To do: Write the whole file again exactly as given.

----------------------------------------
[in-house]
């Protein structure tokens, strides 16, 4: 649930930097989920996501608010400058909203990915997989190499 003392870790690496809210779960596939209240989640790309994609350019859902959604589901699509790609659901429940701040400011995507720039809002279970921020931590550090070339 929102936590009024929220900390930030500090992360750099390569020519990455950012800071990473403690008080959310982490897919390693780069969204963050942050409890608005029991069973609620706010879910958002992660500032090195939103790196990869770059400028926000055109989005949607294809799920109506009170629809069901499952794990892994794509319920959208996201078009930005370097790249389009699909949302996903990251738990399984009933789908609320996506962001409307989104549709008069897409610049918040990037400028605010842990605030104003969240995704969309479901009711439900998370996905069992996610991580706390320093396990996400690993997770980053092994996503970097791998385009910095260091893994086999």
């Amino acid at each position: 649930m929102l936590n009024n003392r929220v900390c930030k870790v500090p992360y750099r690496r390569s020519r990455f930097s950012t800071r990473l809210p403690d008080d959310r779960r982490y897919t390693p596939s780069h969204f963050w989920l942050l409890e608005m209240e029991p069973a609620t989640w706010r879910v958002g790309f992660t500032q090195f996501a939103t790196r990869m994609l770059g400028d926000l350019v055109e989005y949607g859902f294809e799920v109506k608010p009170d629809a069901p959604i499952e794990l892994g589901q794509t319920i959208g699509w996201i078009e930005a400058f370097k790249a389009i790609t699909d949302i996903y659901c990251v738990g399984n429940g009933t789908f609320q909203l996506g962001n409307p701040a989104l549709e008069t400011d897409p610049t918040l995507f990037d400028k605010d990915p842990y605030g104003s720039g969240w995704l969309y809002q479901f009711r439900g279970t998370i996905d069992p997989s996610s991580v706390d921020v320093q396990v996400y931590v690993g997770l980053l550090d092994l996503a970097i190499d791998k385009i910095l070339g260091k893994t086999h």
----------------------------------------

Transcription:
[in-house]
């Protein structure tokens, strides 16, 4: 649930930097989920996501608010400058909203990915997989190499 003392870790690496809210779960596939209240989640790309994609350019859902959604589901699509790609659901429940701040400011995507720039809002279970921020931590550090070339 929102936590009024929220900390930030500090992360750099390569020519990455950012800071990473403690008080959310982490897919390693780069969204963050942050409890608005029991069973609620706010879910958002992660500032090195939103790196990869770059400028926000055109989005949607294809799920109506009170629809069901499952794990892994794509319920959208996201078009930005370097790249389009699909949302996903990251738990399984009933789908609320996506962001409307989104549709008069897409610049918040990037400028605010842990605030104003969240995704969309479901009711439900998370996905069992996610991580706390320093396990996400690993997770980053092994996503970097791998385009910095260091893994086999």
């Amino acid at each position: 649930m929102l936590n009024n003392r929220v900390c930030k870790v500090p992360y750099r690496r390569s020519r990455f930097s950012t800071r990473l809210p403690d008080d959310r779960r982490y897919t390693p596939s780069h969204f963050w989920l942050l409890e608005m209240e029991p069973a609620t989640w706010r879910v958002g790309f992660t500032q090195f996501a939103t790196r990869m994609l770059g400028d926000l350019v055109e989005y949607g859902f294809e799920v109506k608010p009170d629809a069901p959604i499952e794990l892994g589901q794509t319920i959208g699509w996201i078009e930005a400058f370097k790249a389009i790609t699909d949302i996903y659901c990251v738990g399984n429940g009933t789908f609320q909203l996506g962001n409307p701040a989104l549709e008069t400011d897409p610049t918040l995507f990037d400028k605010d990915p842990y605030g104003s720039g969240w995704l969309y809002q479901f009711r439900g279970t998370i996905d069992p997989s996610s991580v706390d921020v320093q396990v996400y931590v690993g997770l980053l550090d092994l996503a970097i190499d791998k385009i910095l070339g260091k893994t086999h």